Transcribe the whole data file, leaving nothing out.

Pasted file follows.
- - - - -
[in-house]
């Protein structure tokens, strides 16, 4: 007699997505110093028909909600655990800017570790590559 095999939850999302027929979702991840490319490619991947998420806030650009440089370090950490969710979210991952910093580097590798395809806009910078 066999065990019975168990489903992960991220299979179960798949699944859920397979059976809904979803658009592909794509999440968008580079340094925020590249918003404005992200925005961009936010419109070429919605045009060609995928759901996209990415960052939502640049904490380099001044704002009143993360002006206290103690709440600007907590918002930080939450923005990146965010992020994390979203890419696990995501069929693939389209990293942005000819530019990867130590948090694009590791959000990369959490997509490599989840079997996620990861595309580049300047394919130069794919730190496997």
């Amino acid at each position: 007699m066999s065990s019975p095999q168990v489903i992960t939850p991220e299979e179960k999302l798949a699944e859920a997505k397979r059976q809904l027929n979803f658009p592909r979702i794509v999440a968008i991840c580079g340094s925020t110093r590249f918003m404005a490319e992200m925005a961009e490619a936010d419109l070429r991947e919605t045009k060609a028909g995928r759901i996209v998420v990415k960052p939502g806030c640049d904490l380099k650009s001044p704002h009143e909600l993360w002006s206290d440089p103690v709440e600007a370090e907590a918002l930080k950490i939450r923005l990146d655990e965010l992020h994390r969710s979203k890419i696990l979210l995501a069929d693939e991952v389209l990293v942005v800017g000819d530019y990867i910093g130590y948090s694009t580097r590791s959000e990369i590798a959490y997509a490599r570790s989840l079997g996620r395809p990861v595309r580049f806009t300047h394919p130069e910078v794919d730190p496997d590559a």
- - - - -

[in-house]
């Protein structure tokens, strides 16, 4: 007699997505110093028909909600655990800017570790590559 095999939850999302027929979702991840490319490619991947998420806030650009440089370090950490969710979210991952910093580097590798395809806009910078 066999065990019975168990489903992960991220299979179960798949699944859920397979059976809904979803658009592909794509999440968008580079340094925020590249918003404005992200925005961009936010419109070429919605045009060609995928759901996209990415960052939502640049904490380099001044704002009143993360002006206290103690709440600007907590918002930080939450923005990146965010992020994390979203890419696990995501069929693939389209990293942005000819530019990867130590948090694009590791959000990369959490997509490599989840079997996620990861595309580049300047394919130069794919730190496997």
């Amino acid at each position: 007699m066999s065990s019975p095999q168990v489903i992960t939850p991220e299979e179960k999302l798949a699944e859920a997505k397979r059976q809904l027929n979803f658009p592909r979702i794509v999440a968008i991840c580079g340094s925020t110093r590249f918003m404005a490319e992200m925005a961009e490619a936010d419109l070429r991947e919605t045009k060609a028909g995928r759901i996209v998420v990415k960052p939502g806030c640049d904490l380099k650009s001044p704002h009143e909600l993360w002006s206290d440089p103690v709440e600007a370090e907590a918002l930080k950490i939450r923005l990146d655990e965010l992020h994390r969710s979203k890419i696990l979210l995501a069929d693939e991952v389209l990293v942005v800017g000819d530019y990867i910093g130590y948090s694009t580097r590791s959000e990369i590798a959490y997509a490599r570790s989840l079997g996620r395809p990861v595309r580049f806009t300047h394919p130069e910078v794919d730190p496997d590559a």